Non-resident fathers study suggests more support needed
A group of separated fathers who experienced enormous grief and frustration when they were no longer able to live with their children have told researchers that community services do not provide the help they needed.
The study Pathways through Parental Separation, funded by the Families Commission Innovative Practice Fund, analysed discussions with 20 non-resident fathers to find strategies for supporting fathers through the process of separation.
Nelson-based fathering researchers David Mitchell and Philip Chapman, say the focus groups revealed that the men were unprepared for the separation process and their inability to find the right support when they most needed it. This created a potentially volatile situation at a time when they were least likely to develop or plan effective coping strategies.
The men also identified a need for strategies to create and maintain a changed relationship with their children's mother and to redefine their parental role.
"These fathers, some of whom had been separated for many years, all reported feelings of grief, loss and isolation at no longer being able to live with their children. For many, the focus group discussions were their first opportunity to examine and share their experience," said David Mitchell.
"They expressed dissatisfaction with the ability of services to respect and respond to their needs. On the other hand, it was reported that service providers saw themselves as being present for all family members. This study suggests this is a contradiction that needs to be urgently addressed," said Philip Chapman.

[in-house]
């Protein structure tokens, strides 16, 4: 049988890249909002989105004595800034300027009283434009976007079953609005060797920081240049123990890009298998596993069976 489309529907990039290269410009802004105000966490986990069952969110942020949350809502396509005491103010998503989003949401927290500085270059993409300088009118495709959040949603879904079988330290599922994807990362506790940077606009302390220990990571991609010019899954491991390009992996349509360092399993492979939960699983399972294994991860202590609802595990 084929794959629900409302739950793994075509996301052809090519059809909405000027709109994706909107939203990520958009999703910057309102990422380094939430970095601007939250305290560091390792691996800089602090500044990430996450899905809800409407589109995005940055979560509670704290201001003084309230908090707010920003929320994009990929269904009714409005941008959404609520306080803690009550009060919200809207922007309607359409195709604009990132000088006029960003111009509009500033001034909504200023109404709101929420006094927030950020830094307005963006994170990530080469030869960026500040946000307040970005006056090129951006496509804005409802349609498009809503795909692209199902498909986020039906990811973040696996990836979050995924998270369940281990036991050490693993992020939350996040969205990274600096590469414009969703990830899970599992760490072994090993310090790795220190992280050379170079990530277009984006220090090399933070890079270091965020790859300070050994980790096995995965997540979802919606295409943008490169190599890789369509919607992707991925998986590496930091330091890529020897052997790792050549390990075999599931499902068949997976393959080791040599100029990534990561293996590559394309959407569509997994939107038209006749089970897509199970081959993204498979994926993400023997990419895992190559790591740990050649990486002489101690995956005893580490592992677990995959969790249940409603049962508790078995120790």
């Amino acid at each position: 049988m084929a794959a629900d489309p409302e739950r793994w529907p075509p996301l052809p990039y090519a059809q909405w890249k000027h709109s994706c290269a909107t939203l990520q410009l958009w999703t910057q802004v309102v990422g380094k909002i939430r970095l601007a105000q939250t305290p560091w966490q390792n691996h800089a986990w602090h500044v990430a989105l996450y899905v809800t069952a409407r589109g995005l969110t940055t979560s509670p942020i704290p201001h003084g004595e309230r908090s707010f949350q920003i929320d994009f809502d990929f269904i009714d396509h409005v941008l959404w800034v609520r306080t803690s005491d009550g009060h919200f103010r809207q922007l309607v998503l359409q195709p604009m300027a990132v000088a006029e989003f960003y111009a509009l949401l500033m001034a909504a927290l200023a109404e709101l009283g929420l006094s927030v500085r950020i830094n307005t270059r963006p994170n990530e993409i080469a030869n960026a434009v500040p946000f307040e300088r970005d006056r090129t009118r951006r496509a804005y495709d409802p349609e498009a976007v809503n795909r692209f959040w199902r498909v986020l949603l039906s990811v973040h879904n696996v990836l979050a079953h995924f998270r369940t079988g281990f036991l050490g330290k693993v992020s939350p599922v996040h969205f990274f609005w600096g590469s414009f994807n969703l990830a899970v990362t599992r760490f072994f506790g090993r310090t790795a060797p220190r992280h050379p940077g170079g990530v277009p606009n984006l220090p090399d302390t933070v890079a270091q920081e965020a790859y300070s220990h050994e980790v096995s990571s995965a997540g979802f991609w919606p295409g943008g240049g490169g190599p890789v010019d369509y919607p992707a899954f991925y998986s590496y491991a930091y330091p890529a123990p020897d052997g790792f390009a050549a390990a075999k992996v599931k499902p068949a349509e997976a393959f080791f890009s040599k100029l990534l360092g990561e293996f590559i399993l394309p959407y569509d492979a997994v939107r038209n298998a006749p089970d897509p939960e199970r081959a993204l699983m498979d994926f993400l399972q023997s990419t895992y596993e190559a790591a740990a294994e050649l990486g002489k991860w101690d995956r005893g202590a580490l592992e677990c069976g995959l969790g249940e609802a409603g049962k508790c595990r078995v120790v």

Families Commissioner, Gregory Fortuin says that while the men in this study are not representative of all separated men, their experience is supported by international literature and adds to the information the Commission is building on fathering and separated parenting.
"We are drawing on our research and analysis to inform an issues paper on separated parenting. This paper will help us provide further input to the Inland Revenue Department's review of the child support system. The Commission has also posted a poll on its feedback website www.thecouch.org.nz to find out more about people's experiences, understanding, and views on separated parenting."